Starring: Kelly Macdonald, Maggie Smith, Michael Gambon, Kristin Scott Thomas, Emily Watson, Helen Mirren, Ryan Phillippe, Clive Owen, Alan Bates, Eileen Atkins, Charles Dance, Stephen Fry, Derek Jacobi, Jeremy Northam, Bob Balaban, Tom Hollander, Geraldine Somerville, Sophie Thompson, Natasha Wightman, James Wilby, Camilla Rutherford
Director: Robert Altman
Summary: The lives of upstairs guests and servants at a country house party in 1932 England as they investigate a murder involving one of them
Other Nominations: Director, Supporting Actress (Smith), Supporting Actress (Mirren), Original Screenplay*, Art Direction, Costume Design
This is one of those movies where it really feels like everything comes together at the end in such a satisfying way that it raised my opinion of the whole movie. This is a film about the most British of subjects: class struggle, this one between servants and their wealthy employers, many of whom are from the aristocracy (this all also gets wrapped up in a lot of gender role issues as well) and does so exceedingly well. The decision to set it in 1932 makes total sense-it’s in between World Wars, right before the sunset of the British Empire and before the significance of the peerage system started to crumble-and we see foreshadowing of a future where the old regime dies out.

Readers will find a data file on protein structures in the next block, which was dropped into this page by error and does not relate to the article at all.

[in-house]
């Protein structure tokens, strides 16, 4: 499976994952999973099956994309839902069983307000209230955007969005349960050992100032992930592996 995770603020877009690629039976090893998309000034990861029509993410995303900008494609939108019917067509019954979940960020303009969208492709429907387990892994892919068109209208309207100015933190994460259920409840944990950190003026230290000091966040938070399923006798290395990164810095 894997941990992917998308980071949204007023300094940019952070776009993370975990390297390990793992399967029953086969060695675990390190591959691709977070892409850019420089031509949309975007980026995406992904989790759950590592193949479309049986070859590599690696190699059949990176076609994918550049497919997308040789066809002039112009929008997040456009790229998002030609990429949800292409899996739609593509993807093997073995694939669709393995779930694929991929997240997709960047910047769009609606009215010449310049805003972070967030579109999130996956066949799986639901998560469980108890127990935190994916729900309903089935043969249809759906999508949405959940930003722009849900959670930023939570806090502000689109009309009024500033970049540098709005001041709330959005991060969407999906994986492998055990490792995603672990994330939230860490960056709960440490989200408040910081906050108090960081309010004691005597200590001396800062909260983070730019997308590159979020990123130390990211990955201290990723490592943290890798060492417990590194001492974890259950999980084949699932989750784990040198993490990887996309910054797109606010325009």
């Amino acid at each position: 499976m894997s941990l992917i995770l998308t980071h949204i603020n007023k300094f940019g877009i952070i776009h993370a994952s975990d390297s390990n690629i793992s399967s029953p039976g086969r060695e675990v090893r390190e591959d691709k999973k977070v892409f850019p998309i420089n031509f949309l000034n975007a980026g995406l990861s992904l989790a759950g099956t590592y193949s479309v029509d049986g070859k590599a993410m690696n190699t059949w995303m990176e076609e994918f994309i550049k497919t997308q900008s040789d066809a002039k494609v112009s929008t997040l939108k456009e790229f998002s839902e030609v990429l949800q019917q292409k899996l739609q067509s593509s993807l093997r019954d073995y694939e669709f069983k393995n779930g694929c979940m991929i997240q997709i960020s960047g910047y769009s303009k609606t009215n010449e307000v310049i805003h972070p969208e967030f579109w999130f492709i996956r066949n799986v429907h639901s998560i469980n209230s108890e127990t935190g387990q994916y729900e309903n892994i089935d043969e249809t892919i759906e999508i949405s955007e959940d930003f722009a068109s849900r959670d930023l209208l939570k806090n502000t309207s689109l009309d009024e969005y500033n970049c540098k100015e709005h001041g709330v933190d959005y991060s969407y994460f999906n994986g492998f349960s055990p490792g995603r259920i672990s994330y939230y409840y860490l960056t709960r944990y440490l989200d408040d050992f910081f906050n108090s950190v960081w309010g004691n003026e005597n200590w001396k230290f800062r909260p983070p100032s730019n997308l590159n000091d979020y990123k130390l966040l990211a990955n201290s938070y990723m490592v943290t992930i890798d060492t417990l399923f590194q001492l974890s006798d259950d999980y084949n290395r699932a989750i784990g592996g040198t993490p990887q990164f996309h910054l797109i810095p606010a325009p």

Robert Altman sure loves his casts of thousands, and this is one of the most notable instances: it’s the only movie that has seven knighted cast members (Mirren, Smith, Scott Thomas, Gambon, Jacobi, Atkins and Bates). Maggie Smith and Helen Mirren do give two of the best performances (although Mirren gets a remarkably small amount of screentime for a nominee), but I would also highlight Macdonald who plays what is sort of the audience viewpoint character and manages to make what is usually a sort of thankless role pretty memorable.
From a story standpoint, it’s unusual for a murder mystery to wait over halfway through the movie to actually have the murder and the mystery behind the murder itself honestly doesn’t feel that important, or at least not all that important compared to the themes the movies is building. From start to finish, the movie requires your full attention, both to the dialogue and so that you can keep track of a million characters. This is probably my biggest issue with the movie-I generally don’t like massive casts in movies; in a TV series you can get away with it because you have enough time, but for a movie you don’t get enough time to adequately develop them all that much beyond surface level with only two or three exceptions. While the movie is much more focused on themes than characters, I think it’s possible that with a tighter cast it could have done both well. Nevertheless, it does a great job of doing what it set out to do-the first hour might not be the greatest, but one we get to the stretch-run, things pick and and start coming together in a strong way.